By hand, I did a variety of embroidery stitches to add color and a more tactile impression of the lettering and tool icons. I decided the paper elements I added would be small enhancements in the actual artwork, blending them with the embroidery. I did small drawings on little sections of paper and then machine sewed them down (top of the whisk, top sewing machine, glue label, hammer handle, pincushion bottom, and flower). I think it works together rather well! It allowed me to add artwork and lettering that would be much too small to hand stitch.
Once I finished the front, I created some hand drawn paper stamps and stitched them to the postcard back so it would be a bit more fun. I then stitched front and back card together and I had a brand new post card!

I can’t wait to send off my creation to my partner (partners are randomly assigned) and to receive their design in turn! Snail mail is the best, especially when it’s something cool like this!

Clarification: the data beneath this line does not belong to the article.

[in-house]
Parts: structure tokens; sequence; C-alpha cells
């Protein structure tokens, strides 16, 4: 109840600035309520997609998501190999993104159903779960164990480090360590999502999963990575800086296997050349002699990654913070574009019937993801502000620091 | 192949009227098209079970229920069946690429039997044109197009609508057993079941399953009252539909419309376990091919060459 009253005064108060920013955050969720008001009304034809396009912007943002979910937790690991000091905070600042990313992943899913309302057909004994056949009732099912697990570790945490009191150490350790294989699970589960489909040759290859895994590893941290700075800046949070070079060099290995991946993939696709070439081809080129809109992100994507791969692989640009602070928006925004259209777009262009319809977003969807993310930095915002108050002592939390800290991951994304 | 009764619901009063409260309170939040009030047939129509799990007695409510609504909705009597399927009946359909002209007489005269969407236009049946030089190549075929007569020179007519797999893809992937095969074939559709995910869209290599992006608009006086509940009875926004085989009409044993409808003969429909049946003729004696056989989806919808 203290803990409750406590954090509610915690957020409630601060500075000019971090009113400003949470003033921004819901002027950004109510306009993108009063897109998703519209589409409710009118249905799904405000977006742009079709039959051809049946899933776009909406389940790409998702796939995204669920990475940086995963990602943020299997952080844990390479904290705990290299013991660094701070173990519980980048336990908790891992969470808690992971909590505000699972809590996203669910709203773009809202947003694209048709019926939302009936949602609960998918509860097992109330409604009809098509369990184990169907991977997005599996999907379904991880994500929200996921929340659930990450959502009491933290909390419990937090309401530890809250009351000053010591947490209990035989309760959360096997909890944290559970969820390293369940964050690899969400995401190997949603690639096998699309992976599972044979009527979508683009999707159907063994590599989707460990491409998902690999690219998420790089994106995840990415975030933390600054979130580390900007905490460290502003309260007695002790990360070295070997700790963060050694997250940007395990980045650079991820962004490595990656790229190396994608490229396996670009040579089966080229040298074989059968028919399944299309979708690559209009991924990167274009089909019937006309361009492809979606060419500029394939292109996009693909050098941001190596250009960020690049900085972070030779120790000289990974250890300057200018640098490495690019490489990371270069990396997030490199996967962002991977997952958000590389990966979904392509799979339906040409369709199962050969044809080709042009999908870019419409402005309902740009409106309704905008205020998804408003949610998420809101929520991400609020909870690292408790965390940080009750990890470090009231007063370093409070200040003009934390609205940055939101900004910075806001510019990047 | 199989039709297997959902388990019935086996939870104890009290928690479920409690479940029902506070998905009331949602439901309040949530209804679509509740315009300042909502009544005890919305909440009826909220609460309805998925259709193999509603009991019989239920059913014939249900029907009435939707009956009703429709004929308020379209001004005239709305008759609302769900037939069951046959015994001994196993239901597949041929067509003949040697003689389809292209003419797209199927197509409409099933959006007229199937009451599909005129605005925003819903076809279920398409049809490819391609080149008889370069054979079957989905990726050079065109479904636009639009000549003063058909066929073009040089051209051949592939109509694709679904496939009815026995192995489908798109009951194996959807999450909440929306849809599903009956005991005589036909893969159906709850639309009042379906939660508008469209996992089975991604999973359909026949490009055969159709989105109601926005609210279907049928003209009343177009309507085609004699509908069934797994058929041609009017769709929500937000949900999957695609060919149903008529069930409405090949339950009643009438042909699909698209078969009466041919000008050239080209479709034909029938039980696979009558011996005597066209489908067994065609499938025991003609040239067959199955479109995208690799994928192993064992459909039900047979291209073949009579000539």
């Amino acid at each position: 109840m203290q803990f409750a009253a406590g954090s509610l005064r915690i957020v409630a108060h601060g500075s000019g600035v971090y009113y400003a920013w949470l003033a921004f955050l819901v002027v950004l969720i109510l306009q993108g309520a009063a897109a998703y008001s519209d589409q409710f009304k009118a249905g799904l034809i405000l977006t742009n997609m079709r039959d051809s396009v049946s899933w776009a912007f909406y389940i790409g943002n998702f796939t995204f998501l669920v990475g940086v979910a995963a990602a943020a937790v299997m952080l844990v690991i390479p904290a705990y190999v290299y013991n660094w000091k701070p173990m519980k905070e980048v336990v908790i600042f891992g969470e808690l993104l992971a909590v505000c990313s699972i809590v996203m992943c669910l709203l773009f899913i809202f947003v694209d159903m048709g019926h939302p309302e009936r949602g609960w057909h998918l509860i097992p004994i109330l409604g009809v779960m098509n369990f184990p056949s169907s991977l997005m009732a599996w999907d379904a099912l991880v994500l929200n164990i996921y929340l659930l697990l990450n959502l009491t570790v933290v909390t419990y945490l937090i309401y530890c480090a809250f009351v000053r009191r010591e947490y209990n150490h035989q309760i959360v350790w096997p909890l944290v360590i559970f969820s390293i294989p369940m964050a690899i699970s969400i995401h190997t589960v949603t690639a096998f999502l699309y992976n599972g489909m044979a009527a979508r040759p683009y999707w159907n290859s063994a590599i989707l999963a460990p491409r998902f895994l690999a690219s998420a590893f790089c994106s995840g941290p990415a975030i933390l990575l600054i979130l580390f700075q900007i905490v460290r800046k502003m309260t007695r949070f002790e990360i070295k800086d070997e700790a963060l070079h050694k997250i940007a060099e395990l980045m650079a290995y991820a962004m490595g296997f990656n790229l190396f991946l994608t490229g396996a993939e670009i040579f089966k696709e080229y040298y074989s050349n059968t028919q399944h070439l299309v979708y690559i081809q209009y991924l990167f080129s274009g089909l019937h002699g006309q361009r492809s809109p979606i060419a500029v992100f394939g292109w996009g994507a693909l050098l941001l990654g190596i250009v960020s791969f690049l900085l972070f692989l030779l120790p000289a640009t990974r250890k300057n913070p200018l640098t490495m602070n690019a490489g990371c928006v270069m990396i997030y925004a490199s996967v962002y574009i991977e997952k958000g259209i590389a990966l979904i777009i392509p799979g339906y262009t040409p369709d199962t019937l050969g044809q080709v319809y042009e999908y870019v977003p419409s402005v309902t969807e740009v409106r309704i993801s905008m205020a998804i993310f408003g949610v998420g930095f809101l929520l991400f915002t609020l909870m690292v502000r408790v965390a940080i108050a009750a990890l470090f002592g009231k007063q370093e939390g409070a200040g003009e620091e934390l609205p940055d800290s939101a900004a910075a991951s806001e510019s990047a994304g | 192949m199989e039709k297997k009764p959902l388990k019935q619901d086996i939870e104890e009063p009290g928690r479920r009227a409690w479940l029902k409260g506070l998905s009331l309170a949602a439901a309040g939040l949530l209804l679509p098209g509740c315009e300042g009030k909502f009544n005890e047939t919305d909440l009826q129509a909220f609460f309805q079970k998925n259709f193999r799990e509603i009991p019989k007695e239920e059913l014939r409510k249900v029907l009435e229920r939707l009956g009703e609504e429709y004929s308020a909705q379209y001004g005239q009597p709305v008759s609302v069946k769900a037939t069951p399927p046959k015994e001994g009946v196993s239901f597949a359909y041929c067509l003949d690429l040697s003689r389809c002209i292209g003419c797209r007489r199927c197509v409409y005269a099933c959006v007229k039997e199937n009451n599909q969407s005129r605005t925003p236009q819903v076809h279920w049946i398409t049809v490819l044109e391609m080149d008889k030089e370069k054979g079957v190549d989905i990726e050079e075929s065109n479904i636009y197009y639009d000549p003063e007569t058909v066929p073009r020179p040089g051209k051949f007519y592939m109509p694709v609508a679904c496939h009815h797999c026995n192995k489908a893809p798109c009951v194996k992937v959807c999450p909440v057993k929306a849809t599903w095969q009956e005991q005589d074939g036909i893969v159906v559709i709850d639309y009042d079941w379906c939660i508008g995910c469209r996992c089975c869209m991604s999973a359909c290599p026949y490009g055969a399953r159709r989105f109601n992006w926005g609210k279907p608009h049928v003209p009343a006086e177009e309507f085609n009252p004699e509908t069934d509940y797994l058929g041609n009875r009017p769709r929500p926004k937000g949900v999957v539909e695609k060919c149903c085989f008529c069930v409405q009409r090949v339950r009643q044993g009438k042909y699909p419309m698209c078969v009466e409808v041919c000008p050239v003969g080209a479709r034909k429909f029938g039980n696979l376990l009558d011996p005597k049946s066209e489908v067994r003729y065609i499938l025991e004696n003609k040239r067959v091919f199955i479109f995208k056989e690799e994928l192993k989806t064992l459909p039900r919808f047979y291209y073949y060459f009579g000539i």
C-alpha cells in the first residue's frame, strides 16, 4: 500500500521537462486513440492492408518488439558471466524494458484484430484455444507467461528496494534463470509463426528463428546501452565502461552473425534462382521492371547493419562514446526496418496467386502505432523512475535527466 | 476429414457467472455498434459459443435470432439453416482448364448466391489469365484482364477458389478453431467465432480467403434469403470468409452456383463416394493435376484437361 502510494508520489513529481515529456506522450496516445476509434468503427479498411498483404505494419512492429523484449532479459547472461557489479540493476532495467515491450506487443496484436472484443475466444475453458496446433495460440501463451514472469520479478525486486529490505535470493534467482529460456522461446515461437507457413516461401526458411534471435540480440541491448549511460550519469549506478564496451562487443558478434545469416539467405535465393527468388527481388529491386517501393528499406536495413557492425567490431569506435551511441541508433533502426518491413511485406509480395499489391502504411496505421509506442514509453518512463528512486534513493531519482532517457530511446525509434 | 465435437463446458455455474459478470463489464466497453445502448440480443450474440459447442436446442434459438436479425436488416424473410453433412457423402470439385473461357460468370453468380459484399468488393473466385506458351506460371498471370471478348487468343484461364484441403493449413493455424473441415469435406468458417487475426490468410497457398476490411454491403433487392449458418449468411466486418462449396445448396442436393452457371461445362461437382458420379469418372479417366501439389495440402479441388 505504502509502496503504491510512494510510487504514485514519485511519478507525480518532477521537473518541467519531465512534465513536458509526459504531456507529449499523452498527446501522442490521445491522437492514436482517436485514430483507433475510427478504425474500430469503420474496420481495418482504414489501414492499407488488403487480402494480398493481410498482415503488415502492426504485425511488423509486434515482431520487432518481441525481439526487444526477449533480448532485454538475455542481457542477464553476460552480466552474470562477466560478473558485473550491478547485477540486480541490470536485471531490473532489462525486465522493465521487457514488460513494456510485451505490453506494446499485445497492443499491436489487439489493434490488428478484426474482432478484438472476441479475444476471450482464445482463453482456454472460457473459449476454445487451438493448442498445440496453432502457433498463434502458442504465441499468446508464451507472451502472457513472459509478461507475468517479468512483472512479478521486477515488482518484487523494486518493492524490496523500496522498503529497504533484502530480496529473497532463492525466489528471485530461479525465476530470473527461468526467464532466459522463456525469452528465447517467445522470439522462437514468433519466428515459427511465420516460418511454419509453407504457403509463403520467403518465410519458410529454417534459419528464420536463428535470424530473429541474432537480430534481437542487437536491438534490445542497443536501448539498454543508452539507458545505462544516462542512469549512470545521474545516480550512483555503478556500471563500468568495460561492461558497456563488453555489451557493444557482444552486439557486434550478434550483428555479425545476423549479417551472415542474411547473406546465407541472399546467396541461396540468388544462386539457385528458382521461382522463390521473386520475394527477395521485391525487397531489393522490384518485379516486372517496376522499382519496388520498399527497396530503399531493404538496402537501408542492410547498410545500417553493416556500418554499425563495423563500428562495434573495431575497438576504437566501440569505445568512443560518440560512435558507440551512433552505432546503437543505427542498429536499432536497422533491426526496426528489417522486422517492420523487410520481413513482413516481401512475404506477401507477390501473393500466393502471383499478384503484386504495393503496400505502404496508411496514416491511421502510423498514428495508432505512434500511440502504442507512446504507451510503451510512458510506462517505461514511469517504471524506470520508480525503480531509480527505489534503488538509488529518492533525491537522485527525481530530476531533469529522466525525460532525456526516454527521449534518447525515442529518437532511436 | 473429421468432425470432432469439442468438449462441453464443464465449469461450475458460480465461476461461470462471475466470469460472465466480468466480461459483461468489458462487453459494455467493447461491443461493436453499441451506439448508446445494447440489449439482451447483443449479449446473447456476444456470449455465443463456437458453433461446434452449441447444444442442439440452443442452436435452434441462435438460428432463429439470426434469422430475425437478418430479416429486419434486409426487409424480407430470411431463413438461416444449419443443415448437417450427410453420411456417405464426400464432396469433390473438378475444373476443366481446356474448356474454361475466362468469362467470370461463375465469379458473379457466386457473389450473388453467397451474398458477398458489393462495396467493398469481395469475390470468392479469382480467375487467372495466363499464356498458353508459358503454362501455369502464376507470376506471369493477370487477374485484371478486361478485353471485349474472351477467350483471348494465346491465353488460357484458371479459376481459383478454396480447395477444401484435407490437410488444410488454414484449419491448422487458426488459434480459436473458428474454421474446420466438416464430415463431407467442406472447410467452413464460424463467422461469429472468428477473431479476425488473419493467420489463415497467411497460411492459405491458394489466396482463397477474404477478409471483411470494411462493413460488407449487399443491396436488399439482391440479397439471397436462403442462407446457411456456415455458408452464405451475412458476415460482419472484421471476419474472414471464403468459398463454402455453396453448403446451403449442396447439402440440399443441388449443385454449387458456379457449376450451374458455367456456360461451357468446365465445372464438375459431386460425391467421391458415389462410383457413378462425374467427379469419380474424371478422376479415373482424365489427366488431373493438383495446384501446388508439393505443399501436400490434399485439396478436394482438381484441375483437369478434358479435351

Christmas Project Reveal – Dollhouse Stocking

I know Christmas has now passed, but I was unable to reveal this creation until it was received and thoroughly enjoyed by the friend I had made it for! I love to make customized Christmas stockings and for the past few years I’ve been honing my skills using quilted cotton and felt for my designs. This year I decided to try a new technique because the concept I came up with was much more intricate that these materials would allow for. The friend who inspired this has wanted to start collecting dollhouses her entire life and I thought what better way to start her off than to create a dollhouse stocking! (This way she wouldn’t have to worry about finding the space to fit a real dollhouse in her house either)
I started off by sketching out an original dollhouse illustration in pencil directly on to butcher’s paper and used that to paint directly on the front stocking piece. Instead of using any additional fabric, I hand painted the blue fills and gold outlines. I wanted a bit more dimension to the artwork so I kept building on that base, adding paint and also using fabric markers to create shadows throughout. On top of that I began to freehand embroider, sometimes to enhance the lines that I had already painted and in some places to add new aspects of pattern, detail, and 3-D quality.